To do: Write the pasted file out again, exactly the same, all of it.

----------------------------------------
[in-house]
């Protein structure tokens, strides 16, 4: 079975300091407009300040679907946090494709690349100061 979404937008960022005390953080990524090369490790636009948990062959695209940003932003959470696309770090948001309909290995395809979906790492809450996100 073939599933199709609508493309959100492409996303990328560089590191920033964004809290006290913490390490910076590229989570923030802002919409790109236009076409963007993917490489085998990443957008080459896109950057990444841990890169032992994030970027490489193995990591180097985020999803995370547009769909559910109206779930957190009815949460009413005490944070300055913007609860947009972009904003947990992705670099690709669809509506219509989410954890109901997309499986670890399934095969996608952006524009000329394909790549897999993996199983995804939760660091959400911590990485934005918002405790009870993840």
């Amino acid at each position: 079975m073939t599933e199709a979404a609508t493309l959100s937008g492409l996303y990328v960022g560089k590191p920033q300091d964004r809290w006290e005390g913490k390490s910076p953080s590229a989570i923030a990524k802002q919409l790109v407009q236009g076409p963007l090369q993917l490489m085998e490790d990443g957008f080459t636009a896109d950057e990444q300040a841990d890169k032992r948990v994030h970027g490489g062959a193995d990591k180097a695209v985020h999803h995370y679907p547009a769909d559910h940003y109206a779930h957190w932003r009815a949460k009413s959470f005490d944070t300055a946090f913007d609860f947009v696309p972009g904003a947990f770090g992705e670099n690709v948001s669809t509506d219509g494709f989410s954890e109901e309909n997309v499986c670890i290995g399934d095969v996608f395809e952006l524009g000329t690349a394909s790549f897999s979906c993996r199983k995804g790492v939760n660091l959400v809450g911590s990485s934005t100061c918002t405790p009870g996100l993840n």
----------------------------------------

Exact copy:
[in-house]
């Protein structure tokens, strides 16, 4: 079975300091407009300040679907946090494709690349100061 979404937008960022005390953080990524090369490790636009948990062959695209940003932003959470696309770090948001309909290995395809979906790492809450996100 073939599933199709609508493309959100492409996303990328560089590191920033964004809290006290913490390490910076590229989570923030802002919409790109236009076409963007993917490489085998990443957008080459896109950057990444841990890169032992994030970027490489193995990591180097985020999803995370547009769909559910109206779930957190009815949460009413005490944070300055913007609860947009972009904003947990992705670099690709669809509506219509989410954890109901997309499986670890399934095969996608952006524009000329394909790549897999993996199983995804939760660091959400911590990485934005918002405790009870993840």
């Amino acid at each position: 079975m073939t599933e199709a979404a609508t493309l959100s937008g492409l996303y990328v960022g560089k590191p920033q300091d964004r809290w006290e005390g913490k390490s910076p953080s590229a989570i923030a990524k802002q919409l790109v407009q236009g076409p963007l090369q993917l490489m085998e490790d990443g957008f080459t636009a896109d950057e990444q300040a841990d890169k032992r948990v994030h970027g490489g062959a193995d990591k180097a695209v985020h999803h995370y679907p547009a769909d559910h940003y109206a779930h957190w932003r009815a949460k009413s959470f005490d944070t300055a946090f913007d609860f947009v696309p972009g904003a947990f770090g992705e670099n690709v948001s669809t509506d219509g494709f989410s954890e109901e309909n997309v499986c670890i290995g399934d095969v996608f395809e952006l524009g000329t690349a394909s790549f897999s979906c993996r199983k995804g790492v939760n660091l959400v809450g911590s990485s934005t100061c918002t405790p009870g996100l993840n």